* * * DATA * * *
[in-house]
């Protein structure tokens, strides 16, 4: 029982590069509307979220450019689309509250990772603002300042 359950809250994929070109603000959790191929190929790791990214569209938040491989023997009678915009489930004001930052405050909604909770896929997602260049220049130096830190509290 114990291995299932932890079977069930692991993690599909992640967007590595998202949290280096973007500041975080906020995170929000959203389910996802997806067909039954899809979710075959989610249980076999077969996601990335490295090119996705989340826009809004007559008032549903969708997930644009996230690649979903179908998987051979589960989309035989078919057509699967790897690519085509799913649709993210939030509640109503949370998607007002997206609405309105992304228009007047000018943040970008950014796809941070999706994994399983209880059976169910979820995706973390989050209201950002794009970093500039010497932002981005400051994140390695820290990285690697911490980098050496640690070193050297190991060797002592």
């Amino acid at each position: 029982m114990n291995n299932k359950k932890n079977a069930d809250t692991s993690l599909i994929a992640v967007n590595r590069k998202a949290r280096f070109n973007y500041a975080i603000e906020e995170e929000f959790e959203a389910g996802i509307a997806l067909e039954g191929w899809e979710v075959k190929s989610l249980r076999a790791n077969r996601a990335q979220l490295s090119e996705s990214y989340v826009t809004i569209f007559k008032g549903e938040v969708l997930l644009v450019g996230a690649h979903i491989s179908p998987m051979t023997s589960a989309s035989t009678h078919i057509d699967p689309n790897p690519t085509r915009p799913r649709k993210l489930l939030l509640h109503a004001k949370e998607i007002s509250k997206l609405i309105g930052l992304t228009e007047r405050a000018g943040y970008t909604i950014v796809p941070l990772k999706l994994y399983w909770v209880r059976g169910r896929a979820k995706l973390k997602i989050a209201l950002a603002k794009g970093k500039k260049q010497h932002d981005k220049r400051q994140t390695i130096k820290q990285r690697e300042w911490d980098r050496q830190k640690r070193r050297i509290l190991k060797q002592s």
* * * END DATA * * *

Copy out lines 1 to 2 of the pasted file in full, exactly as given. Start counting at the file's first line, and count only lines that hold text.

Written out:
[in-house]
């Protein structure tokens, strides 16, 4: 029982590069509307979220450019689309509250990772603002300042 359950809250994929070109603000959790191929190929790791990214569209938040491989023997009678915009489930004001930052405050909604909770896929997602260049220049130096830190509290 114990291995299932932890079977069930692991993690599909992640967007590595998202949290280096973007500041975080906020995170929000959203389910996802997806067909039954899809979710075959989610249980076999077969996601990335490295090119996705989340826009809004007559008032549903969708997930644009996230690649979903179908998987051979589960989309035989078919057509699967790897690519085509799913649709993210939030509640109503949370998607007002997206609405309105992304228009007047000018943040970008950014796809941070999706994994399983209880059976169910979820995706973390989050209201950002794009970093500039010497932002981005400051994140390695820290990285690697911490980098050496640690070193050297190991060797002592």